Provided an asteroid doesn’t hit us in the foreseeable future, we do have time to get ready though, and steps are being taken to see what would work. Given how using a nuclear device to obliterate the threat is not really an option at the moment, NASA is hard at work trying to see if deflection could be a solution.
For the past two years, the agency has been working on something called Double Asteroid Redirection Test.
The latest update on DART tells us the spaceship has just received the solar arrays (called Roll-Out Solar Arrays, or ROSA) that will power it towards its celestial target, and the Didymos Reconnaissance and Asteroid Camera for Optical (DRACO) camera that will register the moments before the impact, getting it ready, in essence, for final system testing.
DART will launch on top of a SpaceX Falcon 9 rocket from Vandenberg Space Force Base this November. It will then travel through space for ten months, before reaching its target and getting destroyed during the impact in the fall of 2022.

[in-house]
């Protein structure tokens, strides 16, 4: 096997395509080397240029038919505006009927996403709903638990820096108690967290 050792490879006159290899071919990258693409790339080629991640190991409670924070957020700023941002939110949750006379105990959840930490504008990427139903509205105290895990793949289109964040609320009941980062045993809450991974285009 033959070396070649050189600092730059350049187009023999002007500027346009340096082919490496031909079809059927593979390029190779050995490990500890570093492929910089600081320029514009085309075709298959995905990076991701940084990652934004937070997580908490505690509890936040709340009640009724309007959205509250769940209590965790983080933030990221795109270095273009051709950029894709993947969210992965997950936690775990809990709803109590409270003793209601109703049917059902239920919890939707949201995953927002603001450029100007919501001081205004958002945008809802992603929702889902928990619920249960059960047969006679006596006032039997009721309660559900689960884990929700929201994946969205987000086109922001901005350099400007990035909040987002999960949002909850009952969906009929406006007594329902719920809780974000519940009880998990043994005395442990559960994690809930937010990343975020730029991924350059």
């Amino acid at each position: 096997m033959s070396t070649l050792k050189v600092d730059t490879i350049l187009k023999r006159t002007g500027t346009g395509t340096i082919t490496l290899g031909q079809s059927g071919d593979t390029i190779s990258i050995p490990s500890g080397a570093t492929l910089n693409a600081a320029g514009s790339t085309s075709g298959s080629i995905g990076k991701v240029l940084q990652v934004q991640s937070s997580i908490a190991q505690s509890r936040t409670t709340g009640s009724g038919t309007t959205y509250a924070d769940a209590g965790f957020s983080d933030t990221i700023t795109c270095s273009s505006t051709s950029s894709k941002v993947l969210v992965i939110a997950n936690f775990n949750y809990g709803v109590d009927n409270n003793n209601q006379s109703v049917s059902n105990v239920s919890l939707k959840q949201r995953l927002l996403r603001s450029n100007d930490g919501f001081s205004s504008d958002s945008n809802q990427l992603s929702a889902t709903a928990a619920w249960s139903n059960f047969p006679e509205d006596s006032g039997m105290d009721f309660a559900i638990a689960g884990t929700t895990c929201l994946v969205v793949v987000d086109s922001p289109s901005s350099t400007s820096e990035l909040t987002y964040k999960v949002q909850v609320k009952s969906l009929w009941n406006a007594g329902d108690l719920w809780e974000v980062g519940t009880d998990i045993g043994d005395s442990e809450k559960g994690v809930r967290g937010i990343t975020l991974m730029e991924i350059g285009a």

According to NASA, the spacecraft should hit the smaller part of the Didymos binary asteroid at speeds of 15,000 mph (24,140 kph). That would effectively turn both DART and the gear it packs to dust, so other means of observation will be needed.
To that end, telescopes here on Earth will be trained on the asteroid, while the European Space Agency (ESA) will be sending up there in 2026 two small satellites to witness the effects of impact.
Full details on the DART mission will be unveiled here on autoevolution this weekend, so keep an eye out.